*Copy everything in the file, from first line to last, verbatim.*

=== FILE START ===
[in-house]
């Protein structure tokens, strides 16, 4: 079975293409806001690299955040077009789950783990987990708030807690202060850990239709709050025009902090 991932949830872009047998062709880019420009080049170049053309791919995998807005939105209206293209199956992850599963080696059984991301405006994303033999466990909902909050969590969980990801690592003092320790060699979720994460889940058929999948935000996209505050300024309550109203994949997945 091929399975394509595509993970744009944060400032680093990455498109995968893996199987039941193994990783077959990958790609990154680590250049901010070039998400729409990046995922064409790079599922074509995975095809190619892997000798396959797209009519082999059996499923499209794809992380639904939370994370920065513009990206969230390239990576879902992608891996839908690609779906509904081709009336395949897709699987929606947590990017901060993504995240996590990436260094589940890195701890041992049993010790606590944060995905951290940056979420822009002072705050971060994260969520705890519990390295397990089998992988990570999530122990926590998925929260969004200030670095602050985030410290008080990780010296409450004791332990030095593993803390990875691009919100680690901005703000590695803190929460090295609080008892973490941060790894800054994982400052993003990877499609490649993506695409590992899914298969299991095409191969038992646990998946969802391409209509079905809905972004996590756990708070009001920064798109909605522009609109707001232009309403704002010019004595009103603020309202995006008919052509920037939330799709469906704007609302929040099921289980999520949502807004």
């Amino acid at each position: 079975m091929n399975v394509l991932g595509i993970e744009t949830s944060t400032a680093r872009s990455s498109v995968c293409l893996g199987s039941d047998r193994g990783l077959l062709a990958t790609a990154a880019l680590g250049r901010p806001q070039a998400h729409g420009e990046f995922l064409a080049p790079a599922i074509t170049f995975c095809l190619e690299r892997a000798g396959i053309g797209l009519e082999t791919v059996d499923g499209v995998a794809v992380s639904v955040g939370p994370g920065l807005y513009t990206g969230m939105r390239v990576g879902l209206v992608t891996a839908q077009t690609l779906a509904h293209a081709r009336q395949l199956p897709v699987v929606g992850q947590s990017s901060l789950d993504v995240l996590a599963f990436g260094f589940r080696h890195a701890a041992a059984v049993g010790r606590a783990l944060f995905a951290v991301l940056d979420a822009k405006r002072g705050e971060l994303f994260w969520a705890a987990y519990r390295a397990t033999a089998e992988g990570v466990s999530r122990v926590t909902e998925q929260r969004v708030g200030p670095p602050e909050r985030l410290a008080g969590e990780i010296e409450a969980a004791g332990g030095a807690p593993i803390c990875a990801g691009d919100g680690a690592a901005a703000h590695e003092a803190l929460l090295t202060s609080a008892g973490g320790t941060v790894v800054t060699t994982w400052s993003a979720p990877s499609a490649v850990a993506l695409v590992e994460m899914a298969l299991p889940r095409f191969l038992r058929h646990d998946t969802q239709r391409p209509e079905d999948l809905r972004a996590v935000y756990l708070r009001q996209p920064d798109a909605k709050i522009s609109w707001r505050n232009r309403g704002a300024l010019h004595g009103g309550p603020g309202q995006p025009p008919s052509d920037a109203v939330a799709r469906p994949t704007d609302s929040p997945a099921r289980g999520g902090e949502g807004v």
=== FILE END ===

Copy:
[in-house]
């Protein structure tokens, strides 16, 4: 079975293409806001690299955040077009789950783990987990708030807690202060850990239709709050025009902090 991932949830872009047998062709880019420009080049170049053309791919995998807005939105209206293209199956992850599963080696059984991301405006994303033999466990909902909050969590969980990801690592003092320790060699979720994460889940058929999948935000996209505050300024309550109203994949997945 091929399975394509595509993970744009944060400032680093990455498109995968893996199987039941193994990783077959990958790609990154680590250049901010070039998400729409990046995922064409790079599922074509995975095809190619892997000798396959797209009519082999059996499923499209794809992380639904939370994370920065513009990206969230390239990576879902992608891996839908690609779906509904081709009336395949897709699987929606947590990017901060993504995240996590990436260094589940890195701890041992049993010790606590944060995905951290940056979420822009002072705050971060994260969520705890519990390295397990089998992988990570999530122990926590998925929260969004200030670095602050985030410290008080990780010296409450004791332990030095593993803390990875691009919100680690901005703000590695803190929460090295609080008892973490941060790894800054994982400052993003990877499609490649993506695409590992899914298969299991095409191969038992646990998946969802391409209509079905809905972004996590756990708070009001920064798109909605522009609109707001232009309403704002010019004595009103603020309202995006008919052509920037939330799709469906704007609302929040099921289980999520949502807004």
């Amino acid at each position: 079975m091929n399975v394509l991932g595509i993970e744009t949830s944060t400032a680093r872009s990455s498109v995968c293409l893996g199987s039941d047998r193994g990783l077959l062709a990958t790609a990154a880019l680590g250049r901010p806001q070039a998400h729409g420009e990046f995922l064409a080049p790079a599922i074509t170049f995975c095809l190619e690299r892997a000798g396959i053309g797209l009519e082999t791919v059996d499923g499209v995998a794809v992380s639904v955040g939370p994370g920065l807005y513009t990206g969230m939105r390239v990576g879902l209206v992608t891996a839908q077009t690609l779906a509904h293209a081709r009336q395949l199956p897709v699987v929606g992850q947590s990017s901060l789950d993504v995240l996590a599963f990436g260094f589940r080696h890195a701890a041992a059984v049993g010790r606590a783990l944060f995905a951290v991301l940056d979420a822009k405006r002072g705050e971060l994303f994260w969520a705890a987990y519990r390295a397990t033999a089998e992988g990570v466990s999530r122990v926590t909902e998925q929260r969004v708030g200030p670095p602050e909050r985030l410290a008080g969590e990780i010296e409450a969980a004791g332990g030095a807690p593993i803390c990875a990801g691009d919100g680690a690592a901005a703000h590695e003092a803190l929460l090295t202060s609080a008892g973490g320790t941060v790894v800054t060699t994982w400052s993003a979720p990877s499609a490649v850990a993506l695409v590992e994460m899914a298969l299991p889940r095409f191969l038992r058929h646990d998946t969802q239709r391409p209509e079905d999948l809905r972004a996590v935000y756990l708070r009001q996209p920064d798109a909605k709050i522009s609109w707001r505050n232009r309403g704002a300024l010019h004595g009103g309550p603020g309202q995006p025009p008919s052509d920037a109203v939330a799709r469906p994949t704007d609302s929040p997945a099921r289980g999520g902090e949502g807004v």